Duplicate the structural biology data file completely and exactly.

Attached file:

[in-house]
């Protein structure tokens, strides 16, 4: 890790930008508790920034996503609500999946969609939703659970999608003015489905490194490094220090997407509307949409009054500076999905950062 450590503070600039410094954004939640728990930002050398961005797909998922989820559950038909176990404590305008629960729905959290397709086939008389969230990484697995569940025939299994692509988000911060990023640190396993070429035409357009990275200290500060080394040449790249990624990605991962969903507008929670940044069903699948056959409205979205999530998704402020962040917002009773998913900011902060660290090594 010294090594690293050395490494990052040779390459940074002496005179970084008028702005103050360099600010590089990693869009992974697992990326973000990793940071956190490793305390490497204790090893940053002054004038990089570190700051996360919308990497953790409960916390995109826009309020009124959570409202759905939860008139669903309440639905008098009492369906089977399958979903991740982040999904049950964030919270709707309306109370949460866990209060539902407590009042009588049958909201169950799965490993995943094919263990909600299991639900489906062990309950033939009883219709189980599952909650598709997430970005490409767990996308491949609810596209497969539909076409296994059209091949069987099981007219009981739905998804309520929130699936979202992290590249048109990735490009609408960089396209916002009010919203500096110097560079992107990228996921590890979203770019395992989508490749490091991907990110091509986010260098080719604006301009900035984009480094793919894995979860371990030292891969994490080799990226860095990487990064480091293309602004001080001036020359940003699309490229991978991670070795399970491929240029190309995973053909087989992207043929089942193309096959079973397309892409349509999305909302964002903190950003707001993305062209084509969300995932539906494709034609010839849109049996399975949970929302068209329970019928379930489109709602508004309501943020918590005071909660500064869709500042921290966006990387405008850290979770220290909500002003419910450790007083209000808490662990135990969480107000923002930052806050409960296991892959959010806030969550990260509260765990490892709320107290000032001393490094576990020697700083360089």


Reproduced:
[in-house]
């Protein structure tokens, strides 16, 4: 890790930008508790920034996503609500999946969609939703659970999608003015489905490194490094220090997407509307949409009054500076999905950062 450590503070600039410094954004939640728990930002050398961005797909998922989820559950038909176990404590305008629960729905959290397709086939008389969230990484697995569940025939299994692509988000911060990023640190396993070429035409357009990275200290500060080394040449790249990624990605991962969903507008929670940044069903699948056959409205979205999530998704402020962040917002009773998913900011902060660290090594 010294090594690293050395490494990052040779390459940074002496005179970084008028702005103050360099600010590089990693869009992974697992990326973000990793940071956190490793305390490497204790090893940053002054004038990089570190700051996360919308990497953790409960916390995109826009309020009124959570409202759905939860008139669903309440639905008098009492369906089977399958979903991740982040999904049950964030919270709707309306109370949460866990209060539902407590009042009588049958909201169950799965490993995943094919263990909600299991639900489906062990309950033939009883219709189980599952909650598709997430970005490409767990996308491949609810596209497969539909076409296994059209091949069987099981007219009981739905998804309520929130699936979202992290590249048109990735490009609408960089396209916002009010919203500096110097560079992107990228996921590890979203770019395992989508490749490091991907990110091509986010260098080719604006301009900035984009480094793919894995979860371990030292891969994490080799990226860095990487990064480091293309602004001080001036020359940003699309490229991978991670070795399970491929240029190309995973053909087989992207043929089942193309096959079973397309892409349509999305909302964002903190950003707001993305062209084509969300995932539906494709034609010839849109049996399975949970929302068209329970019928379930489109709602508004309501943020918590005071909660500064869709500042921290966006990387405008850290979770220290909500002003419910450790007083209000808490662990135990969480107000923002930052806050409960296991892959959010806030969550990260509260765990490892709320107290000032001393490094576990020697700083360089």